Integrating Stand and Soil Properties to Understand Foliar Nutrient Dynamics during Forest Succession Following Slash-and-Burn Agriculture in the Bolivian Amazon
Broadbent, E.N. ; Zambrano, A.M.A. ; Asner, G.P. ; Soriano, M. ; Field, C.B. ; Souza, H.R. de; Pena Claros, M. ; Adams, R.I. ; Dirzo, R. ; Giles, L. - \ 2014
PLoS One 9 (2014)2. - ISSN 1932-6203 - 23 p.
carbon-isotope discrimination - tropical rain-forests - n-15 natural-abundance - northeastern costa-rica - below-ground carbon - land-use change - n-p ratios - secondary forest - organic-matter - brazilian amazon
Secondary forests cover large areas of the tropics and play an important role in the global carbon cycle. During secondary forest succession, simultaneous changes occur among stand structural attributes, soil properties, and species composition. Most studies classify tree species into categories based on their regeneration requirements. We use a high-resolution secondary forest chronosequence to assign trees to a continuous gradient in species successional status assigned according to their distribution across the chronosequence. Species successional status, not stand age or differences in stand structure or soil properties, was found to be the best predictor of leaf trait variation. Foliar d13C had a significant positive relationship with species successional status, indicating changes in foliar physiology related to growth and competitive strategy, but was not correlated with stand age, whereas soil d13C dynamics were largely constrained by plant species composition. Foliar d15N had a significant negative correlation with both stand age and species successional status, – most likely resulting from a large initial biomass-burning enrichment in soil 15N and 13C and not closure of the nitrogen cycle. Foliar %C was neither correlated with stand age nor species successional status but was found to display significant phylogenetic signal. Results from this study are relevant to understanding the dynamics of tree species growth and competition during forest succession and highlight possibilities of, and potentially confounding signals affecting, the utility of leaf traits to understand community and species dynamics during secondary forest succession.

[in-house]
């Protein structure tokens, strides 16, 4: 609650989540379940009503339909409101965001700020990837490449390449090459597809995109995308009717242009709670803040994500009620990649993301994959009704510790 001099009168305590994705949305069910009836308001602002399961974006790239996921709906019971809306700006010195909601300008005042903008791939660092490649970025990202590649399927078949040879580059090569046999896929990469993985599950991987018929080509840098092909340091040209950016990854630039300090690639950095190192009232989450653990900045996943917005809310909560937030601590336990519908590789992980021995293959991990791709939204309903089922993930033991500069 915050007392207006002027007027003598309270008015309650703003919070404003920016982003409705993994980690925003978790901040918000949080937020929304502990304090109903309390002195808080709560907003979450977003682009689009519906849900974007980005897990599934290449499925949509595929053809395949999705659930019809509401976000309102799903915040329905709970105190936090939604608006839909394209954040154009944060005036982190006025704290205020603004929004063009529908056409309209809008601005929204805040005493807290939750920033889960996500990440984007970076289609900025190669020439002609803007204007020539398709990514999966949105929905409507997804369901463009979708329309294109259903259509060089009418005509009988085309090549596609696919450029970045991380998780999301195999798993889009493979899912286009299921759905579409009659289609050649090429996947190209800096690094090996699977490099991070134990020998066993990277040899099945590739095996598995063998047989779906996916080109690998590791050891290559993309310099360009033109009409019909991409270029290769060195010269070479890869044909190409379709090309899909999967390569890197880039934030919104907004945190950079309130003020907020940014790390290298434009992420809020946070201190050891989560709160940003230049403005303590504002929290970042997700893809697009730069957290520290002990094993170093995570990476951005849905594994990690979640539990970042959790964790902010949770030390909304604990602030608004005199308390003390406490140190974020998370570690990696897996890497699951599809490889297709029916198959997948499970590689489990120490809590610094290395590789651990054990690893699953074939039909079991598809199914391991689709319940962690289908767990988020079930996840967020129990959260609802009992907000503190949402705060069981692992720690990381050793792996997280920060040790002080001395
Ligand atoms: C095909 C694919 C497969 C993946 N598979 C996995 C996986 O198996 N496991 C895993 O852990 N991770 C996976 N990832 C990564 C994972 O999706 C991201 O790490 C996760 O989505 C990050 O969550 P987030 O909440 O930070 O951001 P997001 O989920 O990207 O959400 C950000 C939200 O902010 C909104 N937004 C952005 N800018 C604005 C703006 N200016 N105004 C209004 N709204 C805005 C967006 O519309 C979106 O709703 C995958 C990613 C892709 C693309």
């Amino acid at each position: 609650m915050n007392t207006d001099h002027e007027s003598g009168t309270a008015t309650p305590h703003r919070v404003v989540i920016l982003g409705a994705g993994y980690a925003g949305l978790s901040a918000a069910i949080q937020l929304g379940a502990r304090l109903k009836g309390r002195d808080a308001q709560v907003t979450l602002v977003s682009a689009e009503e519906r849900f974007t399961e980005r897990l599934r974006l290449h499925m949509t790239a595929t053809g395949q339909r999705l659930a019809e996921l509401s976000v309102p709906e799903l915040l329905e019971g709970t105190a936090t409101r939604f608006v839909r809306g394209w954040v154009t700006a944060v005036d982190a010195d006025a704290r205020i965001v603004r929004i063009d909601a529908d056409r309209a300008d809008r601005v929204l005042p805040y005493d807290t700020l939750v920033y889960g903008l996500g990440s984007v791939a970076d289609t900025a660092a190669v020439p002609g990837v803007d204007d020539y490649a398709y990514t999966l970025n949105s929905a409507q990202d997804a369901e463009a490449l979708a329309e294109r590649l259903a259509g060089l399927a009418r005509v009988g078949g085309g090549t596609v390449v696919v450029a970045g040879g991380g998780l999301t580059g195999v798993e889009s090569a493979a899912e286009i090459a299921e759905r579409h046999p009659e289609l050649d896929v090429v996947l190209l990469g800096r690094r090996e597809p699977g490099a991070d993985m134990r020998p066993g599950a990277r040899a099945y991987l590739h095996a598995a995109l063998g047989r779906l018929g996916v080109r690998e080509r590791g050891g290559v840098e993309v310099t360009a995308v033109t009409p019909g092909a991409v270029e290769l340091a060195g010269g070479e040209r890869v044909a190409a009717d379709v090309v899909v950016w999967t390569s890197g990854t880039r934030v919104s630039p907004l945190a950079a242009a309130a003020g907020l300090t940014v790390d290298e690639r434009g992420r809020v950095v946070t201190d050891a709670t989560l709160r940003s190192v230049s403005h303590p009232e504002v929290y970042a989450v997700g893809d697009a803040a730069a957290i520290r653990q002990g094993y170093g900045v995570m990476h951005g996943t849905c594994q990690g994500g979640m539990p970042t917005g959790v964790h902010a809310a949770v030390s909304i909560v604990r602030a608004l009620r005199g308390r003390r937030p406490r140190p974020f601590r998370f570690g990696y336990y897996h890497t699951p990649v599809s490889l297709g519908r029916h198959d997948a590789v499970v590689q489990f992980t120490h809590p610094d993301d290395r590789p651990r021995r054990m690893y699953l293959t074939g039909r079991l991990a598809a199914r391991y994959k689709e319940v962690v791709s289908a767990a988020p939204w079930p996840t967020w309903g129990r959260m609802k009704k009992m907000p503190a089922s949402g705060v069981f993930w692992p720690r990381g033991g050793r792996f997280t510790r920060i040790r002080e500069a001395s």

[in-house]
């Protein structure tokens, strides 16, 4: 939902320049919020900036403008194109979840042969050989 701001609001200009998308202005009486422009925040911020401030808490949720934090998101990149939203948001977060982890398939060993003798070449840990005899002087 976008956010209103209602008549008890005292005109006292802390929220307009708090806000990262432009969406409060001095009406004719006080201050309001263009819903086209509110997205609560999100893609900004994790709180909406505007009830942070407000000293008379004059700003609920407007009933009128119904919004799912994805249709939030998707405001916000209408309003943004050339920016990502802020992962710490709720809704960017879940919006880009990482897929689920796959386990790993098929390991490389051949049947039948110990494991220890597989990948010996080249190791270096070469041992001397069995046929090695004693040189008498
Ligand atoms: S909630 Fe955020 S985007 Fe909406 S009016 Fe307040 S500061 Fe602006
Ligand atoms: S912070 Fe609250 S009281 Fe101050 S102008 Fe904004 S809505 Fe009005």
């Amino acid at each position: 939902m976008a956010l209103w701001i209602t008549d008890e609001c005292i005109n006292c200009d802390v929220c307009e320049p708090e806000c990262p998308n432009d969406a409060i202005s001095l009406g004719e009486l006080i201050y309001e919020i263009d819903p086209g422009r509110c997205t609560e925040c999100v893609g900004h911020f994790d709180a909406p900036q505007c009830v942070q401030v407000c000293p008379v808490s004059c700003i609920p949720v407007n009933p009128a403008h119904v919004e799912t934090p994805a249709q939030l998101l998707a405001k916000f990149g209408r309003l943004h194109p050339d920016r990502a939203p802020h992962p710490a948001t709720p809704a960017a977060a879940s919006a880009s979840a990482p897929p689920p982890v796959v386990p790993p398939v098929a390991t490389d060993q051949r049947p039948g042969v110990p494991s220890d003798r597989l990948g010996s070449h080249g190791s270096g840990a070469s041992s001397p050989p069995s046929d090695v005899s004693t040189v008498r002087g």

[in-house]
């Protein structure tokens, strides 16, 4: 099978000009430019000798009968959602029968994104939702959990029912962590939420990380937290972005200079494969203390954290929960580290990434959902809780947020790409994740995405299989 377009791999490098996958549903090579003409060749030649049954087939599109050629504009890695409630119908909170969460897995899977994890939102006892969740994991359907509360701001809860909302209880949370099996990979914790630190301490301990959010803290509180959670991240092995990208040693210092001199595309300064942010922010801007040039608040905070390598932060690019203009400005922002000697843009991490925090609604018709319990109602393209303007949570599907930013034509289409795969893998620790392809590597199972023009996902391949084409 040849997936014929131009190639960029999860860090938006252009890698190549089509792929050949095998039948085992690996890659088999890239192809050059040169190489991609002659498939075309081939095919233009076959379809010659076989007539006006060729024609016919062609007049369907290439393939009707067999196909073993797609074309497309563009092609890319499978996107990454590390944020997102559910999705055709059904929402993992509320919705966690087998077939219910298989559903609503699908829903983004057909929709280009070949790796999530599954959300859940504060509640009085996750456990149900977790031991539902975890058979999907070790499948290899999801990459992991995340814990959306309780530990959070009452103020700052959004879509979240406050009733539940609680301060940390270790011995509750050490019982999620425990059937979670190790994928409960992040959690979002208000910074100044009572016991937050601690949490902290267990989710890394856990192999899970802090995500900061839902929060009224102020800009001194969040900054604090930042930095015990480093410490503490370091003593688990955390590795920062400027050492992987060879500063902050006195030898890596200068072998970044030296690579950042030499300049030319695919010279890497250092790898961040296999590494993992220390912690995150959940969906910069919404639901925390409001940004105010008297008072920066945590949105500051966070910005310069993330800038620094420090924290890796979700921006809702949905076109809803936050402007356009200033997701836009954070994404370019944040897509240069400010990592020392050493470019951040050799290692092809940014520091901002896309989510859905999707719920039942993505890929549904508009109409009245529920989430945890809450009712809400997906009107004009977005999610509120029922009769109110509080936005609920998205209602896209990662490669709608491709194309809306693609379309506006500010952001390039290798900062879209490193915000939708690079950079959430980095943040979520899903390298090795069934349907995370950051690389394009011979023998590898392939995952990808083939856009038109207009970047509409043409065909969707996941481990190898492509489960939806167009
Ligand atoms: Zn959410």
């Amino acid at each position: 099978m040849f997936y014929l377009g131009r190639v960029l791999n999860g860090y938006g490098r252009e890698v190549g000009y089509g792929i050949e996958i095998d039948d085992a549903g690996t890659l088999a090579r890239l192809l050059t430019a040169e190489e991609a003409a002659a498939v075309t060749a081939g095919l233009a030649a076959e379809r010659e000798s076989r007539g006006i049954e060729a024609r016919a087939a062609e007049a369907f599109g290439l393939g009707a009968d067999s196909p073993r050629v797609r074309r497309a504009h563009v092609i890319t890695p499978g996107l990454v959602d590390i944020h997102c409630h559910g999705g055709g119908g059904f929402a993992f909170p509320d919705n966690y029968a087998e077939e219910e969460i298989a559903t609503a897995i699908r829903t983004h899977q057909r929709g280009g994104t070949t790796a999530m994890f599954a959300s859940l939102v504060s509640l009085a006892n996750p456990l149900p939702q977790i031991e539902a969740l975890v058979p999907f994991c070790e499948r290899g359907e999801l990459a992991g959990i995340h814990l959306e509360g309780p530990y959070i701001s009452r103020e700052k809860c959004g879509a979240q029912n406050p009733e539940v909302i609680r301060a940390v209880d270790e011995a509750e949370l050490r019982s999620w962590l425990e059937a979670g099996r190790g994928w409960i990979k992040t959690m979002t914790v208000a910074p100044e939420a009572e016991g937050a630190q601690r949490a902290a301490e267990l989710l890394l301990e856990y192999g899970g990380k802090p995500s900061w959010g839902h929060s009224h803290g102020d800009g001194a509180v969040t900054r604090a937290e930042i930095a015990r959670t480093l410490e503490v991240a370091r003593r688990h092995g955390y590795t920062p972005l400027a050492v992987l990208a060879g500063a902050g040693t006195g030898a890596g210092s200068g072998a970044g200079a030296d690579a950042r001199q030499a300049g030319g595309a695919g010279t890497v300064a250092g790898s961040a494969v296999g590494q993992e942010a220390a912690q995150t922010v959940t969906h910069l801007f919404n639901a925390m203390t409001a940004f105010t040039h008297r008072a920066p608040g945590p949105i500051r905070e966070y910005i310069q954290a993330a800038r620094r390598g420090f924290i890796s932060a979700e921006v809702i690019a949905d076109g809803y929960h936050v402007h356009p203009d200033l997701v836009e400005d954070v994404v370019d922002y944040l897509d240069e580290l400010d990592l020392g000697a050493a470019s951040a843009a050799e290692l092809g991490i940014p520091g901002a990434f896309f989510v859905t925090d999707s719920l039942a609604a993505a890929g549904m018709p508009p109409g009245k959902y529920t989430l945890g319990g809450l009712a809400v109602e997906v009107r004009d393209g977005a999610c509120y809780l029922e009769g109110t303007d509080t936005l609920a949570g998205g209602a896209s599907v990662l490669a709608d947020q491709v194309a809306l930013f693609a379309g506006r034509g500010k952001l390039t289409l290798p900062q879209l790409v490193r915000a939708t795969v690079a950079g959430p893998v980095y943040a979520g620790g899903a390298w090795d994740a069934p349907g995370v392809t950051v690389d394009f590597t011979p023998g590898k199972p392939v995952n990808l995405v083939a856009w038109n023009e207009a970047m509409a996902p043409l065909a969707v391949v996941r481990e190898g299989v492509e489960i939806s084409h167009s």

Evaluation and Selection of Indicators for Land Degradation and Desertification Monitoring: Methodological Approach
Kosmas, C. ; Karis, O. ; Karavitis, C. ; Ritsema, C.J. ; Salvati, L. ; Acikalin, S. ; Alcala, S. ; Alfama, P. ; Atlhopheng, J. ; Barrera, J. ; Belgacem, A. ; Sole-Benet, A. ; Brito, J. ; Chaker, M. ; Chanda, R. ; Coelho, C. ; Darkoh, M. ; Diamantis, I. ; Ermolaeva, O. ; Fassouli, V. ; Fei, W. ; Fernandez, F. ; Ferreira, A. ; Gokceoglu, C. ; Gonzalez, D. ; Gungor, H. ; Hessel, R. ; Juying, J. ; Khatteli, H. ; Kounalaki, A. ; Laouina, A. ; Lollino, P. ; Lopes, M. ; Magole, L. ; Medina, L. ; Mendoza, M. ; Morais, P. ; Mulale, K. ; Ocakoglu, F. ; Ouessar, M. ; Ovalle, C. ; Perez, C. ; Perkins, J. ; Pliakas, F. ; Polemio, M. ; Pozo, A. ; Prat, C. ; Qinke, Y. ; Ramos, A. ; Riquelme, J. ; Romanenkov, V. ; Rui, L. ; Santaloia, F. ; Sebego, R. ; Sghaier, M. ; Silva, N. ; Sizemskaya, M. ; Soares, J. ; Sonmez, H. ; Taamallah, H. ; Tezcan, L. ; Torri, D. ; Ungaro, F. ; Valente, S. ; Vente, J. de; Zagal, E. ; Zeiliguer, A. ; Zhonging, W. ; Ziogas, A. - \ 2014
Environmental Management 54 (2014)5. - ISSN 0364-152X - p. 951 - 970.
mediterranean conditions - aggregate stability - soil properties - rock fragments - organic-matter - vegetation - tillage - biomass - erosion - greece